Weir saves mine but floods farms

Michelle Slater

AUTHORITIES will work with local farmers to assess the impacts of heavy flooding associated with a weir that was built as part of measures to protect the Yallourn coal mine in heavy rain.

The state government issued approvals last year for works to safeguard Yallourn coal supplies after severe storms and flooding cracked the mine walls, sparking an energy emergency.

Hazelwood operator ENGIE has approval to divert water away from Yallourn and into Hazelwood under certain high-flow conditions. This approval is valid until July 2023.

But a weir along the Morwell River means water had been backing up and inundating paddocks in heavy rain, affecting more than 16 upstream landholders around Hazelwood, Driffield and Yinnar.

Landowners say they were not consulted before the weir was built, nor were notified of any potential impacts from the project.

They were calling on the state government to inspect their properties and discuss compensation for the loss of land use and any property damage from the flooding.

Beef farmer Noel Coxall owns 36 hectares along on the Morwell River, but said about a third of his low-lying paddocks were under water for about a month in August due to the river diversion.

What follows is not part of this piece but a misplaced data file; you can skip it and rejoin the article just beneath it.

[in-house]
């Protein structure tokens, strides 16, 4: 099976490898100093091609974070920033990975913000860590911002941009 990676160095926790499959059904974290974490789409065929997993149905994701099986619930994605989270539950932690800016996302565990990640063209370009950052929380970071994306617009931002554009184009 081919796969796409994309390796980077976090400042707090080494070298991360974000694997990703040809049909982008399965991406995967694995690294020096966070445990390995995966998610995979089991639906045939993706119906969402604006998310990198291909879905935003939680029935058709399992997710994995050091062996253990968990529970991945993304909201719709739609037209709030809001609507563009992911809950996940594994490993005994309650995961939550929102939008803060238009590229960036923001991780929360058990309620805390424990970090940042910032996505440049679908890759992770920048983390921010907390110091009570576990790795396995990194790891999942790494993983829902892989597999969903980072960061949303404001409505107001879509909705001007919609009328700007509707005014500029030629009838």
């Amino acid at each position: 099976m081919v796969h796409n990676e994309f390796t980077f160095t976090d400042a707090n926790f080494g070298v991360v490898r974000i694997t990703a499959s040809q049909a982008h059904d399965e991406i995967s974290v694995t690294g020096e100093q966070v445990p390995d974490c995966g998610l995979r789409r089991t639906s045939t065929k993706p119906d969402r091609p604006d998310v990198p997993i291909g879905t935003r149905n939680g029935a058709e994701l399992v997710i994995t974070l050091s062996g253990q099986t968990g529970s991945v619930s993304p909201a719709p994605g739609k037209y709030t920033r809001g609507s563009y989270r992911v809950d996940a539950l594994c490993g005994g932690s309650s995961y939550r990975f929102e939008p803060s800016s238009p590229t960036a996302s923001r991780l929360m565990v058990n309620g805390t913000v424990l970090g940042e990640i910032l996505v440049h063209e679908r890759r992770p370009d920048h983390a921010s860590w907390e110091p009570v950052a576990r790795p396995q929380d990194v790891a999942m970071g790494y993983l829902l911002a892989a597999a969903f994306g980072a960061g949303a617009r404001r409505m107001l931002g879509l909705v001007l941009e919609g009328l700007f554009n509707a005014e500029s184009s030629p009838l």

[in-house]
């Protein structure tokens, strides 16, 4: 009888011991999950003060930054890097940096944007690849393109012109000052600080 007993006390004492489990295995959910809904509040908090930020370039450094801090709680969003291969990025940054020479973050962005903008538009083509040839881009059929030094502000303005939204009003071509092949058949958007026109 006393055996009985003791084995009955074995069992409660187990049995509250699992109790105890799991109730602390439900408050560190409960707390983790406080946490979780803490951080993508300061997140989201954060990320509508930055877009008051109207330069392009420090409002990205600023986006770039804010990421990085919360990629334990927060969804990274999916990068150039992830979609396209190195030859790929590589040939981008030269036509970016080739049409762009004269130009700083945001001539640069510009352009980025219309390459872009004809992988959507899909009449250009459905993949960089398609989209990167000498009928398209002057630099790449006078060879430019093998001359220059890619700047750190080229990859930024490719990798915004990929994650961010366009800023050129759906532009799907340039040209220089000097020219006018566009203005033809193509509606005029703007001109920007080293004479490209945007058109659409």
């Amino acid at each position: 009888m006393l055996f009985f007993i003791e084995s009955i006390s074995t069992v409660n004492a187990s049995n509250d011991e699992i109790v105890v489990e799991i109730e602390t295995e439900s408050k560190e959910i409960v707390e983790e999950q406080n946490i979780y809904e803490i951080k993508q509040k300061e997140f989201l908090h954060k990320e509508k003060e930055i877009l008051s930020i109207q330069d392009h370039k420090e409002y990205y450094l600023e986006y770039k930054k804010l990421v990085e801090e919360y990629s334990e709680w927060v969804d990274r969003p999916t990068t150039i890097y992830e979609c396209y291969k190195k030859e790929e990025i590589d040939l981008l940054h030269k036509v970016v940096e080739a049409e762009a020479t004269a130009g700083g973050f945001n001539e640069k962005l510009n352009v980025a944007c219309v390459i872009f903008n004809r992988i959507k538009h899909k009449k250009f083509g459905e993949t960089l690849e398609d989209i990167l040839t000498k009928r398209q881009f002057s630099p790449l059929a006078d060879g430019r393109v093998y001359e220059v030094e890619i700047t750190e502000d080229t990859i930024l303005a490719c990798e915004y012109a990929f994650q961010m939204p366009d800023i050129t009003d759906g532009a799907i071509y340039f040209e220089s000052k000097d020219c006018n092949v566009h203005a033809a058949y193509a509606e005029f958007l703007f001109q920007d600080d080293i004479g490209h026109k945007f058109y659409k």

Mr Coxall said it meant he may not be able to cut hay this season due to the sodden paddocks. The project was turning his property into a water storage for mining companies.

“At the moment I’m emptying my hay sheds to keep my stock going. It was this one rain event that it happened, but if Yallourn gets into trouble, it could happen all the time,” Mr Coxall said.

“I don’t think there was much due diligence being done for upstream landowners when they issued permits. It would be nice for them to talk to us to see what they can do.”

The Nationals Member for Gippsland South and Shadow Water Minister, Danny O’Brien, backed calls for the state government to find solutions to the flooding and compensate farmers.

Mr O’Brien said it “beggars belief” that the government failed to consider upstream landholders when solving the problems at Yallourn.

“This is not an argument or not if there was action to protect the Yallourn mine,. This had to happen, but the government hasn’t considered the consequences of their actions,” Mr O’Brien said.

“These farms are on river flats and the landholders are accustomed to some flooding, but this flooding is unnatural and has remained much longer than it should.”

The Department of Environment, Land, Water and Planning has assured that Southern Rural Water will work with ENGIE and landowners to assess the impacts associated with the diversion.

But DELWP stressed that determining any impacts to landholders was complex and required looking at the potential additional effect of the Hazelwood diversion compared to normal flooding impacts.

“Heights of diversion infrastructure in the Morwell River were lowered to allow for increased flows and Engie will continue to engage with affected landowners to investigate potential impacts as a result of increased rainfall,” a DELWP spokesperson said.

Gippsland Farmer

The Gippsland Farmer is a monthly agricultural newspaper reporting on rural news and distributed FREE and direct to an area covering from Cann River through to South Gippsland. For more than 40 years Gippsland Farmer has reported on a range of issues and industries including dairy, beef, vegetables, sheep, goats, poultry, organic farming, and viticulture.